Sunday, July 27, 2014

Sea otters, paddlers, PBS find a special environment

Sea otter dines casually in the surf off a Monterey beach
One of the best things about paddling is that it brings us closer to nature. Out on the water, we become part of our surroundings in a quiet, unobtrusive and personal way. Kayaks are an ideal vehicle for exploring a wild world that can’t be fully appreciated from shore. 

So it was with my very first kayaking experience six years ago, on Monterey Bay. Just floundering around in a rental sit-on-top when a sea otter nonchalantly paddled right by. Thick fur, expressive eyes, whiskers, playful personality – the whole animal kingdom package.

Body surfing otter makes it look easy, even in rough conditions

Otter times waves perfectly, keeps snacking even as breakers crash, below

Instantly, I was hooked on kayaking and nature-watching with a paddle in hand. Monterey Bay was the perfect spot at that moment for that otter and for me.

The Public Broadcasting Service brings otters and their California enivornment into perspective with an episode in its “Nature” series, Saving Otter 501.

It’s a one-hour documentary on the extraordinary efforts by
the Monterey Aquarium to preserve the sea otter population unique to this area. And it’s a must-view for any kayaker who’s paddled here or plans to go otter-watching in the future.
The program was originally shown almost a year ago, but re-runs still air, so check your local PBS listings or watch online. It will remind you just how lucky we are to share the Northern California coastline with sea otters as our fellow paddlers.

Watch the PBS show to learn how otters protect kelp
Even before I saw this "Nature" segment, I knew that otters live a tenuous existence. Just a few weeks ago, I was looking forward to a kayak surfing lesson near Moss Landing – an otter hotspot. In search of inspiration for my lesson, I went to a beach to see some surfers. Instead, I wound up watching an otter just offshore for more than hour.
Some waves topped four feet, and conditions were choppy to say the least. Yet this critter was absolutely comfortable amid foamy chaos. It calmly ate several helpings of crab in conditions where I surely would have lost my lunch. That realization came the next day as rough conditions cancelled the surf lesson. But not before I took a brief pounding in the waves, and came to respect otter paddling skills all the more.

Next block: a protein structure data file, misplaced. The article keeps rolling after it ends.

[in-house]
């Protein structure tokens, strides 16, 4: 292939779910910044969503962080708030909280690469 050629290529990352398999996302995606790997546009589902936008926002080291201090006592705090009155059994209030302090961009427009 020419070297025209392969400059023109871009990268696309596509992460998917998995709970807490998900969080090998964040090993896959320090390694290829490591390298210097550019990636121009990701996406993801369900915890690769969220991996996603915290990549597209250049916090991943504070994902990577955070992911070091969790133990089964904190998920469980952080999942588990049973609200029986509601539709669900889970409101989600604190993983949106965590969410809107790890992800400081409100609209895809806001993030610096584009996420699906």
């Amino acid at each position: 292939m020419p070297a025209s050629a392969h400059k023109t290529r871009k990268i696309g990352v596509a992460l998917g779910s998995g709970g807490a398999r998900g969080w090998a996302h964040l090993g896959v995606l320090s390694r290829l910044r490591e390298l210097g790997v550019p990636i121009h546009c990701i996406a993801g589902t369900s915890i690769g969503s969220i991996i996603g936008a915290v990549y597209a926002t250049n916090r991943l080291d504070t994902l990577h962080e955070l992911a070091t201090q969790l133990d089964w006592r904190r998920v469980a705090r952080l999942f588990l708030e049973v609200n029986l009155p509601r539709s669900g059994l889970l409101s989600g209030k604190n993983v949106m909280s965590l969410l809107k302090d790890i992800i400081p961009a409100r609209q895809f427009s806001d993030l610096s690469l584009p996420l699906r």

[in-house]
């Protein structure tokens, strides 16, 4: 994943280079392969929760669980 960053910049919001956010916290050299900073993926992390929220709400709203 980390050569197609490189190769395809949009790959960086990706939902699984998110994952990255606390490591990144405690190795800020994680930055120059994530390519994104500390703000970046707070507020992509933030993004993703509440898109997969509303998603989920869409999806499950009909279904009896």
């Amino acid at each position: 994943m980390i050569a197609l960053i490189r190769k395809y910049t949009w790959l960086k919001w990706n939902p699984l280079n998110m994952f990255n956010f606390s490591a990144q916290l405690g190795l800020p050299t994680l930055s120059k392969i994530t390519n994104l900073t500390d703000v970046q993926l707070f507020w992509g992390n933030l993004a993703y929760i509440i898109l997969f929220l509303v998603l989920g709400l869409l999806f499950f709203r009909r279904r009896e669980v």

Otter paradise just off Cannery Row in Monterey
It left more time to explore, for the umpteenth time, rural Elkhorn Slough and the waters just off Cannery Row near downtown Monterey. If I ever get bored with these paddling places, just hook and net me, stuff me, and hang me on the wall.

Otters inhabit both the rural slough and a touristy stretch off Cannery Row with equal ease. The PBS show noted that they hold little fear of human habitat when it suits their purpose. In one scene, an otter mom dragged its pup onto a moored powerboat in Moss Landing while she went foraging in the slough.
All diners get a bay view, but some pay a lot more for it 

Out on Monterey Bay, otters lounge just a few yards beyond the decks of pricey restaurants. Paddlers get a perfect view of two sets of diners – one tucked under white cloth napkins, the other under kelp fronds – who enjoy essentially the same seafood menu and view, though the group on the water never needs to make reservations for dinner.
Does aquarium support otters, or vice versa?

Farther along the Row looms the huge aquarium complex. Saving Otter 501 makes a case that California otters may not have survived without the aquarium rescue program. I wonder if the reverse also isn't true. Aquarium crowds pay big bucks for an otter headliner show – a tankful of furry clowns separated from human eyes and noses by a few inches of glass.
Yet it hardly compares to watching otters in their true element on the bay. Did I mention just how lucky we kayakers are? 
~ ~ ~

With special access to wildlife comes a responsibility for restraint and respect. As female otters care for their pups through the summer, they live in a precarious state. Saving Otter 501 explains how otters must expend tremendous energy to survive in a marine environment while raising their young. Any disruption may have deadly consequences for females and young. So keep your distance when on the water. And if an otter approaches you, as some friendly ones do? However cute they seem, better to back-paddle if possible. All photos in this blog post were taken from a distance with a telephoto lens.

© Glenn Brank 2014